You’re the new kid on the block
Why do I mention this now?
I can clearly remember the first couple of crime events I attended, a room full of people, many of whom I recognised from their book jacket photos, and the sneaky feeling that, with no book deal, I was a little bit of an impostor.
I was an IT professional on a mission to become a writer so I felt like the kid who’d just switched schools and syllabus at the same time.
How could I feel confident about discussing writing with people who obviously knew way more about it than I did? Would anyone take me seriously when some of my nearest and dearest were still thinking that my idea of becoming an author was just delusions over a hobby gone mad? It’s fair to say it felt daunting until…
I attended the Daggers a few years ago, probably in 2005, and Ayo Onatade spotted me across one of those crowded rooms. She beamed, came over and welcomed me. I’m no shrinking violet but a moment like that can make a big difference when you’re the new kid on the block.
Ayo is one of the most enthusiastic and positive people you can ever bump into at a crime event and I was delighted to take part in this ‘In the Crosshairs’ interview which appeared at www.shotsmag.co.uk. See the link at the bottom of this page to read more of Ayo’s interviews.
ALISON BRUCE: In the Crosshairs
Alison Bruce is the author of two non-fiction novels and three novels in her DC Goodhew series. She has had a great love of music since her teens and this is reflected in her books.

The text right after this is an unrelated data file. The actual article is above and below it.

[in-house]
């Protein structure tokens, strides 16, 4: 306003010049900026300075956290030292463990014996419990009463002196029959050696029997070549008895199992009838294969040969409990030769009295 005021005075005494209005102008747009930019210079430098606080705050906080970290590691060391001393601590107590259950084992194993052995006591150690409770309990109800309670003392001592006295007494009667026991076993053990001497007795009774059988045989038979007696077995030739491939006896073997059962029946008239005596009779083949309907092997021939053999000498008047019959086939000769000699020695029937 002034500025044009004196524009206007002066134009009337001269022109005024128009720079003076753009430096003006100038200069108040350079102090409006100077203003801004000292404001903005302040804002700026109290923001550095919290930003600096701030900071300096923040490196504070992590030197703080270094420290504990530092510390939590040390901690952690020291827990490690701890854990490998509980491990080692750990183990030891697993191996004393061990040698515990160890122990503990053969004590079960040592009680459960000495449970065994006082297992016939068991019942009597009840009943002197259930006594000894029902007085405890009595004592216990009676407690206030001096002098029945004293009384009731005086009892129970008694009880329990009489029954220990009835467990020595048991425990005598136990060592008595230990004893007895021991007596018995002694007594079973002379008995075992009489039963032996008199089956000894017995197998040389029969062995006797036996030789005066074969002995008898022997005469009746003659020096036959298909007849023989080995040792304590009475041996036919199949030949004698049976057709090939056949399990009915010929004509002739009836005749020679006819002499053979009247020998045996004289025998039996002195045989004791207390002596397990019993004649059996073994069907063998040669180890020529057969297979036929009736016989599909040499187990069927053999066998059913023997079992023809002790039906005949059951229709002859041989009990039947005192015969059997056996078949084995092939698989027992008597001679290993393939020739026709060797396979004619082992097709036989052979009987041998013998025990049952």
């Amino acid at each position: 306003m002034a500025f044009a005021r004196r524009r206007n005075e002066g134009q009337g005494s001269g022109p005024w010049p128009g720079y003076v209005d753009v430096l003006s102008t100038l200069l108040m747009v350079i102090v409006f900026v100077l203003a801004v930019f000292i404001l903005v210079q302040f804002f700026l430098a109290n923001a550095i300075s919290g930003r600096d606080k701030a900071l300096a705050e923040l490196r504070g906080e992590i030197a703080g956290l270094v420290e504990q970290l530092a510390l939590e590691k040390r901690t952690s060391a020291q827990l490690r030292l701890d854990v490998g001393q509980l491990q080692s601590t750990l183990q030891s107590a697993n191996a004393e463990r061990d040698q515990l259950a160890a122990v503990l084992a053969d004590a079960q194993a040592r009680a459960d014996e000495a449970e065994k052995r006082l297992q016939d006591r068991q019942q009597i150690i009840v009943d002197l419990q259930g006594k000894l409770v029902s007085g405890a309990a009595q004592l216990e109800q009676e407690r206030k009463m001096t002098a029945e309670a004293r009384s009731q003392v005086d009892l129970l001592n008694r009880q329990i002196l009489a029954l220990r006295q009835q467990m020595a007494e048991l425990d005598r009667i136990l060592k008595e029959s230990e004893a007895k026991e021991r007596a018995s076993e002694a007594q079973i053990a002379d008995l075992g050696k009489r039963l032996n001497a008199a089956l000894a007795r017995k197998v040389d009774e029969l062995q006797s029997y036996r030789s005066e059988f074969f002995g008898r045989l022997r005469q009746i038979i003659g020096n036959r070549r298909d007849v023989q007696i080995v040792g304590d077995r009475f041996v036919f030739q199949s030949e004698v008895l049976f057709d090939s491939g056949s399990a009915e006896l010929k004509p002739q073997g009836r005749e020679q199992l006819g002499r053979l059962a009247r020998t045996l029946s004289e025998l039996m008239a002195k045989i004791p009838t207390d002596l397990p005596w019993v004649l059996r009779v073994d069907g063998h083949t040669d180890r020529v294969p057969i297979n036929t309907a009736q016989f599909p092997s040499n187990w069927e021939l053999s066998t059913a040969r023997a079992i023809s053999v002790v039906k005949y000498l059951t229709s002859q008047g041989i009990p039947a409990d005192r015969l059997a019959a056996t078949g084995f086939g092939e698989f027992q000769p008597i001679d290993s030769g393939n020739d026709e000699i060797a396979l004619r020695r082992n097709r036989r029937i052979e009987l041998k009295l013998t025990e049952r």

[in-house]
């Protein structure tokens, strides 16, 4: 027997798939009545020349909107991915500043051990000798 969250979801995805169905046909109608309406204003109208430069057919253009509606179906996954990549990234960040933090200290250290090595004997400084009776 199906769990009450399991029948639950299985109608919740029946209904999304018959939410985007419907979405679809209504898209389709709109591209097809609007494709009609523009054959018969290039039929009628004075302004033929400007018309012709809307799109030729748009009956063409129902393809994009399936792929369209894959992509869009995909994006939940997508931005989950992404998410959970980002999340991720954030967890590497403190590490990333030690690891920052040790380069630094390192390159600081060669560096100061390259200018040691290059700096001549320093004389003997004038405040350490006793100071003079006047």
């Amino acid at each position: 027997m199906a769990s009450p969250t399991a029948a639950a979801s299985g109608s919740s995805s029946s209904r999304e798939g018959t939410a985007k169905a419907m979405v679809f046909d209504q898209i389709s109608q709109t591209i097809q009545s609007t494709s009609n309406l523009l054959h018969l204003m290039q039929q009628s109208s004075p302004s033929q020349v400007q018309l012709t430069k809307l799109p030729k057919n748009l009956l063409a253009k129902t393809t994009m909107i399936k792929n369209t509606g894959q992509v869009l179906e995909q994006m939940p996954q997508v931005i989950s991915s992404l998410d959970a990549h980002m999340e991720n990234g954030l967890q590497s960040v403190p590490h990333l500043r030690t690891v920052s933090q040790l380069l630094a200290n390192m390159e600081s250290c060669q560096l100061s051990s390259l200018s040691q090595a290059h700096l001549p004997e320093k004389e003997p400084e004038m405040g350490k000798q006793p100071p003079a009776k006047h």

Any background information that you would like to share with us?
Well, that’s a very open question! I’m the youngest of five children and there is 11 years between me and the next youngest so I was more like an only child when I was growing up and I think a lot of children who spend large amounts of time playing by themselves cultivate a very good imagination. I was think that that was the seed that eventually turned into the urge to write.
When I left school I had no idea what I would do for a career and stumbled through a wide range of jobs before settling in IT for about 10 years. Amongst other things I trained as a riding instructor, worked as a dressmaker and taxi driver, had a Saturday job at a paint sprayers, a Monday job dressed as Andy Pandy and worked as an electro-plater at Britain’s first CD pressing plant. I can’t think of any career move, apart from becoming an author, which would actually make use of such a random employment history.
My first published work was a six-line poem for Pony Club Annual for which I was paid £1.
Have you always wanted to write?
As a job? No, but I can’t remember a time when I wasn’t making up stories. I was a horse mad kid and I used to have an old roll of wallpaper and on the back I drew the map of a secret principality located within England. All the stories I invented involved either horses or spies and murder.
Before writing Cambridge Blue you wrote about the Cambridgeshire Murders and Billington, Victorian Executioner, what made you decide to write two non-fiction books and what then made you decide to switch tack and write Cambridge Blue?
I am often asked this question but actually it is entirely the other way round. Whilst I was writing my first fiction novel I came to realise how tough it was going to be to get published and I heard that Sutton Publishing were looking for authors for their county murder series so I sent a proposal for Cambridgeshire Murders knowing that if I was successful I would make that vital first step and also be able to join organisations such as the CWA and the Society of Authors.